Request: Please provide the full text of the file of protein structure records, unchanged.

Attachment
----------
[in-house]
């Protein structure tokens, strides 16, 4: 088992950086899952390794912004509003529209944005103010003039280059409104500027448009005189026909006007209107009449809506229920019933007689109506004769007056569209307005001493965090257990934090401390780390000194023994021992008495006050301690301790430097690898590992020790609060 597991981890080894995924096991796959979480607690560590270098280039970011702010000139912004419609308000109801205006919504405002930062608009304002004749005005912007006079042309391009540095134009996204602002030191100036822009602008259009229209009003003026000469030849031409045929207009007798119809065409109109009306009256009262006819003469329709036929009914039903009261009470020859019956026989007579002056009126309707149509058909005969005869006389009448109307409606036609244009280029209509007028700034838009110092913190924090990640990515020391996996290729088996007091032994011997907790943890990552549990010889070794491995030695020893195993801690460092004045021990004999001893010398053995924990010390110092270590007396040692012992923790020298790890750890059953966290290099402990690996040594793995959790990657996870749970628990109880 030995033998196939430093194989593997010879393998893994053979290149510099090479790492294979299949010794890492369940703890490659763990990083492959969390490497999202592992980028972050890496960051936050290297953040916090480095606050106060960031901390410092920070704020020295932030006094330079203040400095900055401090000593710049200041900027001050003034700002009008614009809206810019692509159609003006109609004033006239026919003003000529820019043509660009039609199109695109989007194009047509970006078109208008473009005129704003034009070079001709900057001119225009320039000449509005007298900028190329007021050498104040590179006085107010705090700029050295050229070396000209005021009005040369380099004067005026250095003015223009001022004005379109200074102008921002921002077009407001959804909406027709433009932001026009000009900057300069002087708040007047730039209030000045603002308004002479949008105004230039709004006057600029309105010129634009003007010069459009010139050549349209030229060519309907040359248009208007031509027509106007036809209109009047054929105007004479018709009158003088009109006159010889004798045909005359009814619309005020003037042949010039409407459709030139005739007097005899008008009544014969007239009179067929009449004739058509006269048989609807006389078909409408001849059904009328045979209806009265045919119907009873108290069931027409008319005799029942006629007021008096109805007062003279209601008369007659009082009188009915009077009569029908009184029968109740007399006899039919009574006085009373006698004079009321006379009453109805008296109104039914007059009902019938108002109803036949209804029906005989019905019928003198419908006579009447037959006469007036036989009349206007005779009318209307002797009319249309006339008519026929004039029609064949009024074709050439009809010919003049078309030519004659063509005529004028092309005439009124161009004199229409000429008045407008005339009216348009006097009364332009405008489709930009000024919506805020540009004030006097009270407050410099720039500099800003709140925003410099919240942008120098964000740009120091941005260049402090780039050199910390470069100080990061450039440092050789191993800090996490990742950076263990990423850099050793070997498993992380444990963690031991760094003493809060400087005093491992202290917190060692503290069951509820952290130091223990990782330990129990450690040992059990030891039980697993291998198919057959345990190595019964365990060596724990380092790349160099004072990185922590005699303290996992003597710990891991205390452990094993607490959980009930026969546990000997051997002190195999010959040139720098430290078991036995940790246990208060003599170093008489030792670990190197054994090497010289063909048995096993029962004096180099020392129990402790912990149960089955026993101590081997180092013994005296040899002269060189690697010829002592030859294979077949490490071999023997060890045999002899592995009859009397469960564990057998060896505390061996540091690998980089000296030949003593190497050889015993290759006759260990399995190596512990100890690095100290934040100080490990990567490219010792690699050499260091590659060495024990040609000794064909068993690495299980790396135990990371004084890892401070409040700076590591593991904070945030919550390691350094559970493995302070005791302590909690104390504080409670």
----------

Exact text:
[in-house]
């Protein structure tokens, strides 16, 4: 088992950086899952390794912004509003529209944005103010003039280059409104500027448009005189026909006007209107009449809506229920019933007689109506004769007056569209307005001493965090257990934090401390780390000194023994021992008495006050301690301790430097690898590992020790609060 597991981890080894995924096991796959979480607690560590270098280039970011702010000139912004419609308000109801205006919504405002930062608009304002004749005005912007006079042309391009540095134009996204602002030191100036822009602008259009229209009003003026000469030849031409045929207009007798119809065409109109009306009256009262006819003469329709036929009914039903009261009470020859019956026989007579002056009126309707149509058909005969005869006389009448109307409606036609244009280029209509007028700034838009110092913190924090990640990515020391996996290729088996007091032994011997907790943890990552549990010889070794491995030695020893195993801690460092004045021990004999001893010398053995924990010390110092270590007396040692012992923790020298790890750890059953966290290099402990690996040594793995959790990657996870749970628990109880 030995033998196939430093194989593997010879393998893994053979290149510099090479790492294979299949010794890492369940703890490659763990990083492959969390490497999202592992980028972050890496960051936050290297953040916090480095606050106060960031901390410092920070704020020295932030006094330079203040400095900055401090000593710049200041900027001050003034700002009008614009809206810019692509159609003006109609004033006239026919003003000529820019043509660009039609199109695109989007194009047509970006078109208008473009005129704003034009070079001709900057001119225009320039000449509005007298900028190329007021050498104040590179006085107010705090700029050295050229070396000209005021009005040369380099004067005026250095003015223009001022004005379109200074102008921002921002077009407001959804909406027709433009932001026009000009900057300069002087708040007047730039209030000045603002308004002479949008105004230039709004006057600029309105010129634009003007010069459009010139050549349209030229060519309907040359248009208007031509027509106007036809209109009047054929105007004479018709009158003088009109006159010889004798045909005359009814619309005020003037042949010039409407459709030139005739007097005899008008009544014969007239009179067929009449004739058509006269048989609807006389078909409408001849059904009328045979209806009265045919119907009873108290069931027409008319005799029942006629007021008096109805007062003279209601008369007659009082009188009915009077009569029908009184029968109740007399006899039919009574006085009373006698004079009321006379009453109805008296109104039914007059009902019938108002109803036949209804029906005989019905019928003198419908006579009447037959006469007036036989009349206007005779009318209307002797009319249309006339008519026929004039029609064949009024074709050439009809010919003049078309030519004659063509005529004028092309005439009124161009004199229409000429008045407008005339009216348009006097009364332009405008489709930009000024919506805020540009004030006097009270407050410099720039500099800003709140925003410099919240942008120098964000740009120091941005260049402090780039050199910390470069100080990061450039440092050789191993800090996490990742950076263990990423850099050793070997498993992380444990963690031991760094003493809060400087005093491992202290917190060692503290069951509820952290130091223990990782330990129990450690040992059990030891039980697993291998198919057959345990190595019964365990060596724990380092790349160099004072990185922590005699303290996992003597710990891991205390452990094993607490959980009930026969546990000997051997002190195999010959040139720098430290078991036995940790246990208060003599170093008489030792670990190197054994090497010289063909048995096993029962004096180099020392129990402790912990149960089955026993101590081997180092013994005296040899002269060189690697010829002592030859294979077949490490071999023997060890045999002899592995009859009397469960564990057998060896505390061996540091690998980089000296030949003593190497050889015993290759006759260990399995190596512990100890690095100290934040100080490990990567490219010792690699050499260091590659060495024990040609000794064909068993690495299980790396135990990371004084890892401070409040700076590591593991904070945030919550390691350094559970493995302070005791302590909690104390504080409670």